This edition of the Social Innovations Journal is curated by The Network: Toward Unity for Health (TUFH), an official non-state actor of the World Health Organization. TUFH is driven by a moral compact to mend the fabric of our communities upon which health depends. The Network: Toward Unity For Health is committed to driving communal interests by supporting local change agents toward the adoption and implementation of global policy recommendations. TUFH concentrates its efforts on practical tools and solutions that achieve action by local change networks.
TUFH does its work by bringing the “Partnership Pentagram” to life by supporting local change agents and networks. TUFH’s “Partnership Pentagram” is framed within the sustainable development goals and social determinants of health, emphasizing that creating a health system based upon people’s needs must not only involve the five key players in the change process, but must do so within the context of where people live and work. TUFH engages policymakers, academic institutions, health professionals, and communities to collectively address the underlying barriers to healthy individuals and communities.
This edition highlights three policy action papers on women, migrant and refugee populations, and aging society health which were driven by TUFH’s policy fellows and guided by global thought leaders through TUFH’s taskforces. Each policy action paper provides concrete policy recommendations and actions steps for ministries of health, academic institutions, and health systems to adopt and implement. This edition also highlights best practices around the globe on the adoption and implementation of best practices in women, migrant and refugee, remote and rural, and aging society health.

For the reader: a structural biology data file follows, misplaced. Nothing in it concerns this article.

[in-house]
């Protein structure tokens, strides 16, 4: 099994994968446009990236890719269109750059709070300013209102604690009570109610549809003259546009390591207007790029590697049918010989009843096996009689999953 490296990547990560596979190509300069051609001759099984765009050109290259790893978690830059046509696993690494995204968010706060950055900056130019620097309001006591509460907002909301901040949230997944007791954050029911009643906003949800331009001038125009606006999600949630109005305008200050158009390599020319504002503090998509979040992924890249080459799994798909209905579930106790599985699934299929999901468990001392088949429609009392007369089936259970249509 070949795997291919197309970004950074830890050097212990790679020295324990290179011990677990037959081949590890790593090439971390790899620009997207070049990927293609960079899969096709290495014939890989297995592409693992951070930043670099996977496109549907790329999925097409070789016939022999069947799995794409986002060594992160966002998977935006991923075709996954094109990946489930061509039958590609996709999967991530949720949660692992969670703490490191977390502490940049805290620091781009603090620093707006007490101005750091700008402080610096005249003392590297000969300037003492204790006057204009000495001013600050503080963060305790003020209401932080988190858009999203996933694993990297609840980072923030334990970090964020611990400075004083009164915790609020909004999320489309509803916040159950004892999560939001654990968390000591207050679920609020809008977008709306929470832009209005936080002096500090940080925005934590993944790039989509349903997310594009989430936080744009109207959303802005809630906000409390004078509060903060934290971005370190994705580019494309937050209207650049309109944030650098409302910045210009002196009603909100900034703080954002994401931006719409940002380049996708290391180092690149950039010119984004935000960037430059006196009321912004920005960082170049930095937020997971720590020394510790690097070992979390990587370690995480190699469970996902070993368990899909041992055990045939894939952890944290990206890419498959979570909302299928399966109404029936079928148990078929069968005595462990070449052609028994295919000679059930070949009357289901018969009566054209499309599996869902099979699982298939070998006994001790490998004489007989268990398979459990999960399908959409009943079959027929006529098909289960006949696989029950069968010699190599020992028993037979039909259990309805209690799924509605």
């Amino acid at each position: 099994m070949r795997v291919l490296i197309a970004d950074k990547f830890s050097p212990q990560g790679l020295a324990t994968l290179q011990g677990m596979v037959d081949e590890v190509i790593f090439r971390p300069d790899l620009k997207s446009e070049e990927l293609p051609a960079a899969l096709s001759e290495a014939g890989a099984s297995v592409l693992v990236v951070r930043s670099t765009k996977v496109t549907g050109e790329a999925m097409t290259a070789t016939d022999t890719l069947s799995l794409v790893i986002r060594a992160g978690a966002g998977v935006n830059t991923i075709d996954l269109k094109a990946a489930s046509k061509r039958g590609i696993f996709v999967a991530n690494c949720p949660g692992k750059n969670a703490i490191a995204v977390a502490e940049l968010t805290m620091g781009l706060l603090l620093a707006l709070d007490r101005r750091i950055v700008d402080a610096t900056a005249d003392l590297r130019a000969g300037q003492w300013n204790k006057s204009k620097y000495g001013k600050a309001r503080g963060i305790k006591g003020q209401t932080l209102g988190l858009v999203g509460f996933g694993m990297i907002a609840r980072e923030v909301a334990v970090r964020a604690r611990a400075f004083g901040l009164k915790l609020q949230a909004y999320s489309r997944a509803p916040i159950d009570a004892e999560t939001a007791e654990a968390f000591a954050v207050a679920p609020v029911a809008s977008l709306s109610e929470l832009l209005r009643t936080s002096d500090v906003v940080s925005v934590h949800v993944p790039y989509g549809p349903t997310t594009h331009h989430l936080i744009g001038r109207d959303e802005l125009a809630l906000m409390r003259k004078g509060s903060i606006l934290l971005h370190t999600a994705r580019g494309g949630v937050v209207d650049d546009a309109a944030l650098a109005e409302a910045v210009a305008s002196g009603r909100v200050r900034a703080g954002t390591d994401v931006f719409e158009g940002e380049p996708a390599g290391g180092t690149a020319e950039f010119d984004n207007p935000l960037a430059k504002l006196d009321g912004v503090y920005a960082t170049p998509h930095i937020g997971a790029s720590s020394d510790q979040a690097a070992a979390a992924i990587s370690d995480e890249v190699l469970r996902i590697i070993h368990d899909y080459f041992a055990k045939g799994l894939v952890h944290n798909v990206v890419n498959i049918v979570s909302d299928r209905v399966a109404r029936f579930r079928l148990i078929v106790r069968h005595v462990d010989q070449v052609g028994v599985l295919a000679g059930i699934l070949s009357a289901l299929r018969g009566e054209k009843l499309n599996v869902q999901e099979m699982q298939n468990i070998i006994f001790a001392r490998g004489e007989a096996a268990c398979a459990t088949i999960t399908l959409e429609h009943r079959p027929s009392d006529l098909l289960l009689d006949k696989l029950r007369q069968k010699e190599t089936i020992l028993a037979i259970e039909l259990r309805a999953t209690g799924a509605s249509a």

Around the world, global health policy leaders and associations are convening global leaders, publishing research and policy articles, and releasing “call to action” initiatives for political leaders and health system institutions to adopt and implement. Many of these recommendations are framed within the United Nations Sustainable Development Goals, indirectly correlated with the social determinants of health, indicating that health is much broader than clinical interventions. Today, we witness hospitals and health systems being more like “repair shops,” trying to correct the damage of causes collectively denoted “social determinants of health.” The global fabric of our communities upon which health depends is torn and we must heal this fabric through communal interests.
We hope this edition is a first step toward healing this fabric.
Sun-Ming Jessica Pan, Yi Li
In the Era of New Discoveries Emerging Everyday About Healthy Aging and Complicated Disorders, Elderly Tribal Women of Rural Remote Communities are Living with Treatable Disorders
Shakunatala Chhabra Chhabra
Health of Migrant and Refugees
Mengchun Zhou, Julia Lechuga, Akiko Maeda, Arthur Kaufman, Laura Parajon
Eradicating the Pandemic of Violence against Women (VaW) during COVID-19: the critical imperative for health
kumi, prof., Isabelle Luzuriaga
Every Woman Counts Fighting Pregnancy-Related Sepsis
Dr. Sandra Dimitri, Dr. Rania Hassan Ahmed, Dr. Mohamed Hamed Salama, Prof. Dr. Ashraf Nabhan
Maternal Health Education Mini Campaign
Building A Primary Care Center Through Interdisciplinary Collaboration
María de la Paz Grebe, Angel Centeno, Campos Soledad
A Case Study of Canada’s Rural Practice Training 21st-Century Journey
Dr. James Rourke, Dr. Ruth Wilson, Dr. Ivy Oandasan, Ms. Carmela Bosco
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